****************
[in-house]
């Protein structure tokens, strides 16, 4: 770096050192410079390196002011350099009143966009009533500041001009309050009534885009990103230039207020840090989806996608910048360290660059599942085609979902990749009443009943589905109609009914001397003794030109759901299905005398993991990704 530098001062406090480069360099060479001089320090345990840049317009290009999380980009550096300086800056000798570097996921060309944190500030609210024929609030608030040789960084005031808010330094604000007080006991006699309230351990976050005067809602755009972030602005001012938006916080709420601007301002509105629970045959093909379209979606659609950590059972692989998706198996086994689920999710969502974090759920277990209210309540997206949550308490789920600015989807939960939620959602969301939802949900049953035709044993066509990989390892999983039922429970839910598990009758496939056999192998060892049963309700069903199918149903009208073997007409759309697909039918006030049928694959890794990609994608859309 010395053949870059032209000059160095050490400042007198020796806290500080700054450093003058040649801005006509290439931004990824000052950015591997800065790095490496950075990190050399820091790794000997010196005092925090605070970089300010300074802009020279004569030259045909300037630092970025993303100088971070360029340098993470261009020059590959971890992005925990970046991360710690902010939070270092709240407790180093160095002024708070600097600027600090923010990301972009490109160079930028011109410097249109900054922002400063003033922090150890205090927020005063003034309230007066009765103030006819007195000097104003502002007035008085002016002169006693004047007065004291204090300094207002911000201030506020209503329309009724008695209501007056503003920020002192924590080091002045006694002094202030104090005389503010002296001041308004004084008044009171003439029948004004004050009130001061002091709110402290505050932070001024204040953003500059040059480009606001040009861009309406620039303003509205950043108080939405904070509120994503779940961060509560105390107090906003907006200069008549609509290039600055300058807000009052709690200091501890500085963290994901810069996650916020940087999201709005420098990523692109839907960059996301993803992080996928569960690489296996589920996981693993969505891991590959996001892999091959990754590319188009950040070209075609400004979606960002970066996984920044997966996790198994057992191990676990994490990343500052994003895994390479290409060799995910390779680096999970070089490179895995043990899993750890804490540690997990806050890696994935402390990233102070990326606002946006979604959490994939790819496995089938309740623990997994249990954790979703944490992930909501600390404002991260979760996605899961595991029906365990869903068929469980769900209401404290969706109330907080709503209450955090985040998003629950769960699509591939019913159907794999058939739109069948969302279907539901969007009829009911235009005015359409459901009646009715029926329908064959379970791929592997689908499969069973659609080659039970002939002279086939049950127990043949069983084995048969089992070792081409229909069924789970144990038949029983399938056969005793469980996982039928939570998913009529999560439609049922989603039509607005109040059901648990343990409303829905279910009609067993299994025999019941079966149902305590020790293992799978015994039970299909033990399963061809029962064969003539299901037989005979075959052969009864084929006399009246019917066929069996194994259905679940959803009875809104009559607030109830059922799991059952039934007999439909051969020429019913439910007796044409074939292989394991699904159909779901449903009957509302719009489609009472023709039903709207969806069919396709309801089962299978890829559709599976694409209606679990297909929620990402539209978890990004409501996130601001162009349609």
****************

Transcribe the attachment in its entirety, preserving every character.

[in-house]
């Protein structure tokens, strides 16, 4: 770096050192410079390196002011350099009143966009009533500041001009309050009534885009990103230039207020840090989806996608910048360290660059599942085609979902990749009443009943589905109609009914001397003794030109759901299905005398993991990704 530098001062406090480069360099060479001089320090345990840049317009290009999380980009550096300086800056000798570097996921060309944190500030609210024929609030608030040789960084005031808010330094604000007080006991006699309230351990976050005067809602755009972030602005001012938006916080709420601007301002509105629970045959093909379209979606659609950590059972692989998706198996086994689920999710969502974090759920277990209210309540997206949550308490789920600015989807939960939620959602969301939802949900049953035709044993066509990989390892999983039922429970839910598990009758496939056999192998060892049963309700069903199918149903009208073997007409759309697909039918006030049928694959890794990609994608859309 010395053949870059032209000059160095050490400042007198020796806290500080700054450093003058040649801005006509290439931004990824000052950015591997800065790095490496950075990190050399820091790794000997010196005092925090605070970089300010300074802009020279004569030259045909300037630092970025993303100088971070360029340098993470261009020059590959971890992005925990970046991360710690902010939070270092709240407790180093160095002024708070600097600027600090923010990301972009490109160079930028011109410097249109900054922002400063003033922090150890205090927020005063003034309230007066009765103030006819007195000097104003502002007035008085002016002169006693004047007065004291204090300094207002911000201030506020209503329309009724008695209501007056503003920020002192924590080091002045006694002094202030104090005389503010002296001041308004004084008044009171003439029948004004004050009130001061002091709110402290505050932070001024204040953003500059040059480009606001040009861009309406620039303003509205950043108080939405904070509120994503779940961060509560105390107090906003907006200069008549609509290039600055300058807000009052709690200091501890500085963290994901810069996650916020940087999201709005420098990523692109839907960059996301993803992080996928569960690489296996589920996981693993969505891991590959996001892999091959990754590319188009950040070209075609400004979606960002970066996984920044997966996790198994057992191990676990994490990343500052994003895994390479290409060799995910390779680096999970070089490179895995043990899993750890804490540690997990806050890696994935402390990233102070990326606002946006979604959490994939790819496995089938309740623990997994249990954790979703944490992930909501600390404002991260979760996605899961595991029906365990869903068929469980769900209401404290969706109330907080709503209450955090985040998003629950769960699509591939019913159907794999058939739109069948969302279907539901969007009829009911235009005015359409459901009646009715029926329908064959379970791929592997689908499969069973659609080659039970002939002279086939049950127990043949069983084995048969089992070792081409229909069924789970144990038949029983399938056969005793469980996982039928939570998913009529999560439609049922989603039509607005109040059901648990343990409303829905279910009609067993299994025999019941079966149902305590020790293992799978015994039970299909033990399963061809029962064969003539299901037989005979075959052969009864084929006399009246019917066929069996194994259905679940959803009875809104009559607030109830059922799991059952039934007999439909051969020429019913439910007796044409074939292989394991699904159909779901449903009957509302719009489609009472023709039903709207969806069919396709309801089962299978890829559709599976694409209606679990297909929620990402539209978890990004409501996130601001162009349609």